Key Safety Questions May Linger for FDA-Expedited Drugs
MONDAY, Oct. 28 -- When the U.S. Food and Drug Administration whisks new drugs to market, they do get to patients faster. But they are often not tested as strictly as treatments that get standard reviews, a new study shows.
The research suggests that speed may come at the expense of safety when it comes to testing new medications.
The study, which was published online Oct. 28 in JAMA Internal Medicine, tracked the fates of the 20 new drugs approved by the FDA in 2008.
Eight of the drugs were granted some kind of expedited review. Under expedited reviews, the FDA can waive some of its own rules if regulators decide that new drugs represent key treatment advances or fill unmet needs.
Drugs that were hurried through included treatments for cancer, HIV, pain, abnormal bleeding and a rare disease.
On average, researchers found that expedited drugs made it to market in just over five years. That's about two and a half years sooner than drugs under standard review.
"Development time and approval of new drugs is really quite rapid, especially for the novel drugs, but a large number of safety questions remain unanswered," said lead researcher Thomas Moore. He is a senior scientist at the Institute for Safe Medication Practices, a nonprofit patient safety group in Horsham, Pa.
The expedited drugs were tested in an average of 104 patients, while drugs that got routine reviews were tested in an average of 580 patients, the study authors noted.
"I was surprised by how limited some of the testing was," Moore said.
The FDA also ordered more additional studies for fast-tracked treatments than they did for treatments getting standard reviews.
Post-marketing studies are typically required by regulators to address lingering safety questions.
"There were enough unanswered questions that they required 85 post-market studies," Moore said. "We're deferring a lot of our testing until after approval," he added.
The agency ordered 48 post-marketing studies for the eight expedited drugs compared with 37 for the 12 medications that got standard reviews.
Some of those studies may still be ongoing. The study authors couldn't find any information on testing timelines for six of the drugs reviewed in 2008. But of the 48 additional studies that were due to be completed by 2013, researchers found that 14 had not been completed or submitted for review on time.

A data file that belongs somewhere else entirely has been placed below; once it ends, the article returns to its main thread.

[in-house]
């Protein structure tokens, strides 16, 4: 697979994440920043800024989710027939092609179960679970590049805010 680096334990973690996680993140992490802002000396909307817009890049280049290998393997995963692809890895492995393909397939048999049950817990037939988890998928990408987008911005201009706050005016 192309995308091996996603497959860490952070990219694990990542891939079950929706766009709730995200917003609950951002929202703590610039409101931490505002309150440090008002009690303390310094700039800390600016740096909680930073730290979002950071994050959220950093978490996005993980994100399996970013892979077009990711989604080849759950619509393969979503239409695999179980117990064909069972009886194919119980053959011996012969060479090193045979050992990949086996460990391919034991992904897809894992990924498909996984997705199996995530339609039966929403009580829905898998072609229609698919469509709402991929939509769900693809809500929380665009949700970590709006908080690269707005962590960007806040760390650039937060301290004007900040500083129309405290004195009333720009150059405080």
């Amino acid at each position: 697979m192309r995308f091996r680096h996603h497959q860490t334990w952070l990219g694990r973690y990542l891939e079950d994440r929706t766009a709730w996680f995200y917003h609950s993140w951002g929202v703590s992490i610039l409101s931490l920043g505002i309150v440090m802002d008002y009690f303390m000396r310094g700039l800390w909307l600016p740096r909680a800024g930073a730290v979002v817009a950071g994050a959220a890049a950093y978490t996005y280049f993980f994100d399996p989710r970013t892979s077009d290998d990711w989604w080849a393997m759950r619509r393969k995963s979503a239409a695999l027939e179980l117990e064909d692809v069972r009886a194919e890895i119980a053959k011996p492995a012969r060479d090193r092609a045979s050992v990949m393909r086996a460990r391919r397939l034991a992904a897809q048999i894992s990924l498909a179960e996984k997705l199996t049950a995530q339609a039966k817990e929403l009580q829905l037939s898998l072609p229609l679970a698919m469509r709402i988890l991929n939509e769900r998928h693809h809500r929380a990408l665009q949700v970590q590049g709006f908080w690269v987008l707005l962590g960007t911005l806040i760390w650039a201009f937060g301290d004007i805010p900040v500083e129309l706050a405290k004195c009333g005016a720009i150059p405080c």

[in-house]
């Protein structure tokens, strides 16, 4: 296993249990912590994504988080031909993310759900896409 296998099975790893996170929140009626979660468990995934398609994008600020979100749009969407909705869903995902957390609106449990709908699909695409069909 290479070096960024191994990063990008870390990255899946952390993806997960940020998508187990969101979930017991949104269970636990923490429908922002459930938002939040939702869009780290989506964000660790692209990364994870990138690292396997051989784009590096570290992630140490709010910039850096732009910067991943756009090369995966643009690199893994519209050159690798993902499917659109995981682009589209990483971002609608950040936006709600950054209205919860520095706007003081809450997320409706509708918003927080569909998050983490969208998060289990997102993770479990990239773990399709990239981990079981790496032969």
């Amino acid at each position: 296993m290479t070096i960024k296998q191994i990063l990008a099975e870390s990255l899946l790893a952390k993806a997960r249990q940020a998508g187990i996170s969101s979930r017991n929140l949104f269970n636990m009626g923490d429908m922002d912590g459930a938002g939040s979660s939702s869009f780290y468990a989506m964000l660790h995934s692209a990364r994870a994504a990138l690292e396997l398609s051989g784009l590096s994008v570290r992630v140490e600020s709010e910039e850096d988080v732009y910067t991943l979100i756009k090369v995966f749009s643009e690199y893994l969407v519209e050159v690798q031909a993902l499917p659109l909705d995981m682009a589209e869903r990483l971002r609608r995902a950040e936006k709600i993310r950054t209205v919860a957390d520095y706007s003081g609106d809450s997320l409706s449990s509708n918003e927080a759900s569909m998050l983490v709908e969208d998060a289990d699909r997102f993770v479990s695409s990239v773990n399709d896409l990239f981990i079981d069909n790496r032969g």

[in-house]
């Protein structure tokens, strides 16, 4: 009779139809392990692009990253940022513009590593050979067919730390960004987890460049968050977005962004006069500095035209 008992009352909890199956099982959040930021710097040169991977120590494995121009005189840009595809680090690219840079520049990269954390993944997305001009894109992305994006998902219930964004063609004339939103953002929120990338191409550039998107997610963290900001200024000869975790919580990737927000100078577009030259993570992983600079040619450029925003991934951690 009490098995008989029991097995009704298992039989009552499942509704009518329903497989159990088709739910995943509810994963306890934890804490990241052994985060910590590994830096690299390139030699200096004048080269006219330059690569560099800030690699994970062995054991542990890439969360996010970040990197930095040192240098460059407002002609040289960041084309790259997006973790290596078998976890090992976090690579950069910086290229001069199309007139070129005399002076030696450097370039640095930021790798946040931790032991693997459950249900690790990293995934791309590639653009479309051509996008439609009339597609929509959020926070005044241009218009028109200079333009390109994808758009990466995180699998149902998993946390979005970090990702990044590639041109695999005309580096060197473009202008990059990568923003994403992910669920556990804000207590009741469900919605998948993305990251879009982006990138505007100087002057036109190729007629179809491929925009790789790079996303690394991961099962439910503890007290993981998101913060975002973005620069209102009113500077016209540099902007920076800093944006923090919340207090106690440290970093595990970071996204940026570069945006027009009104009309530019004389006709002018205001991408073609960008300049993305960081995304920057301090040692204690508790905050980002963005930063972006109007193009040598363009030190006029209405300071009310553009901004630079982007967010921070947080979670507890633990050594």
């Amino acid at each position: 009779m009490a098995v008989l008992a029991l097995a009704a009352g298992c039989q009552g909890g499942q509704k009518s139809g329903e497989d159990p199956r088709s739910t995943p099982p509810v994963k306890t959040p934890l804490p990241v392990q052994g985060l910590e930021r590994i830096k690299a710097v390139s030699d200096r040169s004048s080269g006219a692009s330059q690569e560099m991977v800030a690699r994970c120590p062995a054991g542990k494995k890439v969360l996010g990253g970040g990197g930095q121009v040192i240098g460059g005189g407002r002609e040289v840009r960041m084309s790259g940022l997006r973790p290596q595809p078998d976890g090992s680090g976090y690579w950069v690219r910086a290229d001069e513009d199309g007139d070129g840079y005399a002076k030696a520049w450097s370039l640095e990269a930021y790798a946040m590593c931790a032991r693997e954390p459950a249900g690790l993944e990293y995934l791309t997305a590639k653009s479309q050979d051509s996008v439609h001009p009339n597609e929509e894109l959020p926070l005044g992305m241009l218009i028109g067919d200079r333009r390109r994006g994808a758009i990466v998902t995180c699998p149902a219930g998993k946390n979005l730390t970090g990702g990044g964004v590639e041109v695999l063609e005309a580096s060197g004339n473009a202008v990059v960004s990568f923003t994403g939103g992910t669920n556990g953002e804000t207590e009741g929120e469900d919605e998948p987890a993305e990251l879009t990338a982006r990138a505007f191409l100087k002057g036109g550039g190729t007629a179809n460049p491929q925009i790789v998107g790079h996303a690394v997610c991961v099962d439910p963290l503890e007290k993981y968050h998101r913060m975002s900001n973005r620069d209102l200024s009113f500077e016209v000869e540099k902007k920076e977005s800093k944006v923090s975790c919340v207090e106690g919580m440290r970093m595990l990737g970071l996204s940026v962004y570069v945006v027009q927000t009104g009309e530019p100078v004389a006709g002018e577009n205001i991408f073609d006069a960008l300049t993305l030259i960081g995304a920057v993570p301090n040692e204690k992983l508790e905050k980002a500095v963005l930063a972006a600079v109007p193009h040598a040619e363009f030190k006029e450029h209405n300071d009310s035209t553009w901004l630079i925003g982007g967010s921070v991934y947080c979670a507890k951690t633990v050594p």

Four years after approval, the study found that many of the drugs had newly discovered safety issues. Five drugs got new or expanded boxed warnings, the most serious kind of caution, added to their labels. Four drugs had additional warnings or precautions added to their packaging.
Moore said he expects that won't be the end of it. On average, he said, previous studies have shown that it takes about 11 years for the FDA to act on safety issues.
In response, the FDA said the study shows that its expedited drug development programs are working as they are supposed to.
"In situations of serious and life-threatening diseases with unmet medical need, patients and physicians who treat them have told us repeatedly that they are willing to accept greater uncertainty about risk in order to have access to the hope of improved treatment today," the FDA said in a written statement. "We believe that we have set the bar for the balance between pre-approval testing and early availability of promising new drugs to treat serious and life-threatening diseases in the right place."
But Moore isn't so sure.
"I think that having poorly tested drugs that we don't know enough about is of very limited benefit to anybody," he said.
For more about how drugs are developed and approved, head to the U.S. Food and Drug Administration.
Posted: October 2013